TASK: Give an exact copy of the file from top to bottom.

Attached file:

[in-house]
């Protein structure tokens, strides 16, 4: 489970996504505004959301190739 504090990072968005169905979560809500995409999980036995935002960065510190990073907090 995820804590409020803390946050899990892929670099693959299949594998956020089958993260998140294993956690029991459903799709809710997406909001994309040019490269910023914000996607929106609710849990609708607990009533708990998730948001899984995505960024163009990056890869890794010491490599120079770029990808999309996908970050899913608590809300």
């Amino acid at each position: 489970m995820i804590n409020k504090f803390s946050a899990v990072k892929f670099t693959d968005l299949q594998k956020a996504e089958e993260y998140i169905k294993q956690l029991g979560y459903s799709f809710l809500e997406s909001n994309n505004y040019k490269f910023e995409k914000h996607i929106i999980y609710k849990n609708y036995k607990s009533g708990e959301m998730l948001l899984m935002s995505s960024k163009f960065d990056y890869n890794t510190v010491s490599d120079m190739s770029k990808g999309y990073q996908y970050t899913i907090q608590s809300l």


[in-house]
């Protein structure tokens, strides 16, 4: 489970996504505004959301190739 504090990072968005169905979560809500995409999980036995935002960065510190990073907090 995820804590409020803390946050899990892929670099693959299949594998956020089958993260998140294993956690029991459903799709809710997406909001994309040019490269910023914000996607929106609710849990609708607990009533708990998730948001899984995505960024163009990056890869890794010491490599120079770029990808999309996908970050899913608590809300």
């Amino acid at each position: 489970m995820i804590n409020k504090f803390s946050a899990v990072k892929f670099t693959d968005l299949q594998k956020a996504e089958e993260y998140i169905k294993q956690l029991g979560y459903s799709f809710l809500e997406s909001n994309n505004y040019k490269f910023e995409k914000h996607i929106i999980y609710k849990n609708y036995k607990s009533g708990e959301m998730l948001l899984m935002s995505s960024k163009f960065d990056y890869n890794t510190v010491s490599d120079m190739s770029k990808g999309y990073q996908y970050t899913i907090q608590s809300l």